Understanding Kafka Topic Partitions
Everything in Kafka is modeled around partitions. They rule Kafka’s storage, scalability, replication, and message movement.
P.S I did some edits to reflect the feedback I received from the audience. Thanks for your valuable contribution. I expect more! :)
Everything in Kafka revolves around partitions. They play a crucial role in structuring Kafka’s storage and the production and consumption of messages.
Understanding partitions helps you learn Kafka faster. This article walks through the concepts, structure, and behavior of Kafka’s partitions.
Events, Streams, and Kafka Topics
Before diving into partitions, we need to set the stage here. So let’s look at some high-level concepts and how they relate to partitions.
An event represents a fact that happened in the past. Events are immutable and never stay in one place. They always travel from one system to another system, carrying the state changes that happened.
An event stream represents related events in motion.
When an event stream enters Kafka, it is persisted as a topic. In Kafka’s universe, a topic is a materialized event stream. In other words, a topic is a stream at rest.
Topic groups related events together and durably stores them. The closest analogy for a Kafka topic is a table in a database or folder in a file system.
Topics are the central concept in Kafka that decouples producers and consumers. A consumer pulls messages off of a Kafka topic while producers push messages into a Kafka topic. A topic can have many producers and many consumers.
Kafka’s topics are divided into several partitions. While the topic is a logical concept in Kafka, a partition is the smallest storage unit that holds a subset of records owned by a topic. Each partition is a single log file where records are written to it in an append-only fashion.
When talking about the content inside a partition, I will use the terms record and message interchangeably.
Offsets and the ordering of messages
The records in the partitions are each assigned a sequential identifier called the offset, which is unique for each record within the partition.
The offset is an incremental and immutable number, maintained by Kafka. When a record is written to a partition, it is appended to the end of the log, assigning the next sequential offset. Offsets are particularly useful for consumers when reading records from a partition. We’ll come to that at a later point.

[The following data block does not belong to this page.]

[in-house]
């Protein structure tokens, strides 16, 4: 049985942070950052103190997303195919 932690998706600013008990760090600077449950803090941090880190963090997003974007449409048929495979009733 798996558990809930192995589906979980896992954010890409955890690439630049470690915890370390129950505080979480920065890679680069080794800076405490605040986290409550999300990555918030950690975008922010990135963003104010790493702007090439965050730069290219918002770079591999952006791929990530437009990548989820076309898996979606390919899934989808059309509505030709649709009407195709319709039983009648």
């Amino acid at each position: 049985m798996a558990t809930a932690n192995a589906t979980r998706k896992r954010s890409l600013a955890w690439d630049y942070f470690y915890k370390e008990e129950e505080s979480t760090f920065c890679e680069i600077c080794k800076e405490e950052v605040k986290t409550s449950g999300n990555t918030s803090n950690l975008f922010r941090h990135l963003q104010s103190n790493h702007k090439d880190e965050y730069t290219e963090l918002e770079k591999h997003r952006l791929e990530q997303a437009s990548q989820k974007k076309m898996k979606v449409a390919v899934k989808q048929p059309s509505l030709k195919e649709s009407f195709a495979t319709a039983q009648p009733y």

The figure below shows a topic with three partitions. Records are being appended to the end of each one.
Although the messages within a partition are ordered, messages across a topic are not guaranteed to be ordered.
Partitions are the way that Kafka provides scalability
A Kafka cluster is made of one or more servers. In the Kafka universe, they are called Brokers. Each broker holds a subset of records that belongs to the entire cluster.
Kafka distributes the partitions of a particular topic across multiple brokers. By doing so, we’ll get the following benefits.
- If we are to put all partitions of a topic in a single broker, the scalability of that topic will be constrained by the broker’s IO throughput. A topic will never get bigger than the biggest machine in the cluster. By spreading partitions across multiple brokers, a single topic can be scaled horizontally to provide performance far beyond a single broker’s ability.
- A single topic can be consumed by multiple consumers in parallel. Serving all partitions from a single broker limits the number of consumers it can support. Partitions on multiple brokers enable more consumers.
- Multiple instances of the same consumer can connect to partitions on different brokers, allowing very high message processing throughput. Each consumer instance will be served by one partition, ensuring that each record has a clear processing owner.
Partitions are the way that Kafka provides redundancy.
Kafka keeps more than one copy of the same partition across multiple brokers. This redundant copy is called a replica. If a broker fails, Kafka can still serve consumers with the replicas of partitions that failed broker owned.